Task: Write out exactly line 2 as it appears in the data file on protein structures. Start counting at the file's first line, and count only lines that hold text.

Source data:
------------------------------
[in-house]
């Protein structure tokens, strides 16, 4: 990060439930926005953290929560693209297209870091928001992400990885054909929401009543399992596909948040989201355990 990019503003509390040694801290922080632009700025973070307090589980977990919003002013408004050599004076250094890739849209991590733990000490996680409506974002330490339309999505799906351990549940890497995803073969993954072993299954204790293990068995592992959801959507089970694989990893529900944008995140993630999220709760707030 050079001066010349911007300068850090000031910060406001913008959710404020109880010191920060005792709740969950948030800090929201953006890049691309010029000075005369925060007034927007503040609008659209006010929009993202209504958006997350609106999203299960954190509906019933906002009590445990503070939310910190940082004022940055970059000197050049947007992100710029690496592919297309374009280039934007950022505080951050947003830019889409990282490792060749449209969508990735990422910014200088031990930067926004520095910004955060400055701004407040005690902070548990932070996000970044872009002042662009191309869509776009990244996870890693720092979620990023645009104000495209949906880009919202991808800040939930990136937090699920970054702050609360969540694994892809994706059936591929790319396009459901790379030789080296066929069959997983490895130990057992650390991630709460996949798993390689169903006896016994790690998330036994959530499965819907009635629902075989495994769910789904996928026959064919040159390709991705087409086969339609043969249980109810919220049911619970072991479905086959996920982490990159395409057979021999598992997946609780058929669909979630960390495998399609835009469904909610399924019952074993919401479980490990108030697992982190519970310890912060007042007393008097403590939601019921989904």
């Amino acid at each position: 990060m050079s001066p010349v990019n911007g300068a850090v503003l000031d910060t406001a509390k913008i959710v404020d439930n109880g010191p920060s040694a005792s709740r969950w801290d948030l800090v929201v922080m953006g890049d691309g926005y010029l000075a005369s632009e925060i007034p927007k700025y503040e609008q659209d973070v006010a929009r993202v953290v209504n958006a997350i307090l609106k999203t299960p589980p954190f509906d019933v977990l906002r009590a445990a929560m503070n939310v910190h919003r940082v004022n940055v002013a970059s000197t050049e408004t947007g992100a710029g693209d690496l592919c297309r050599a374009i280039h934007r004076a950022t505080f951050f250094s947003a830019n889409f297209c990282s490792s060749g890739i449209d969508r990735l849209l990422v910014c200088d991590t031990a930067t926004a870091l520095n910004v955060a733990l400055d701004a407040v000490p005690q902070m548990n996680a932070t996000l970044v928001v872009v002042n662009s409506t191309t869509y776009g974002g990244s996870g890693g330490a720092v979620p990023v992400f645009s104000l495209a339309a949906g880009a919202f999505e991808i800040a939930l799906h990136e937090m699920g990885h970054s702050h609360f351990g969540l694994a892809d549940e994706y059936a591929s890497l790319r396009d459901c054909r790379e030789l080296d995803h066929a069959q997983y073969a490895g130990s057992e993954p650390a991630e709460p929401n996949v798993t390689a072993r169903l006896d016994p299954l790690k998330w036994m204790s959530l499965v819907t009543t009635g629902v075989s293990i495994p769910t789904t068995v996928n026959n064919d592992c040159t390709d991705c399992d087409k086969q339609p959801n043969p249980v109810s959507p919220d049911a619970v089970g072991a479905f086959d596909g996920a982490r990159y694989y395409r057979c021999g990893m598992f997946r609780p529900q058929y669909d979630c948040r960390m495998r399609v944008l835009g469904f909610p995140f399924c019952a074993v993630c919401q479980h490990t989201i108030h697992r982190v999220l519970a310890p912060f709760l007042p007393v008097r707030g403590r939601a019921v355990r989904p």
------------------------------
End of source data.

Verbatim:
């Protein structure tokens, strides 16, 4: 990060439930926005953290929560693209297209870091928001992400990885054909929401009543399992596909948040989201355990 990019503003509390040694801290922080632009700025973070307090589980977990919003002013408004050599004076250094890739849209991590733990000490996680409506974002330490339309999505799906351990549940890497995803073969993954072993299954204790293990068995592992959801959507089970694989990893529900944008995140993630999220709760707030 050079001066010349911007300068850090000031910060406001913008959710404020109880010191920060005792709740969950948030800090929201953006890049691309010029000075005369925060007034927007503040609008659209006010929009993202209504958006997350609106999203299960954190509906019933906002009590445990503070939310910190940082004022940055970059000197050049947007992100710029690496592919297309374009280039934007950022505080951050947003830019889409990282490792060749449209969508990735990422910014200088031990930067926004520095910004955060400055701004407040005690902070548990932070996000970044872009002042662009191309869509776009990244996870890693720092979620990023645009104000495209949906880009919202991808800040939930990136937090699920970054702050609360969540694994892809994706059936591929790319396009459901790379030789080296066929069959997983490895130990057992650390991630709460996949798993390689169903006896016994790690998330036994959530499965819907009635629902075989495994769910789904996928026959064919040159390709991705087409086969339609043969249980109810919220049911619970072991479905086959996920982490990159395409057979021999598992997946609780058929669909979630960390495998399609835009469904909610399924019952074993919401479980490990108030697992982190519970310890912060007042007393008097403590939601019921989904």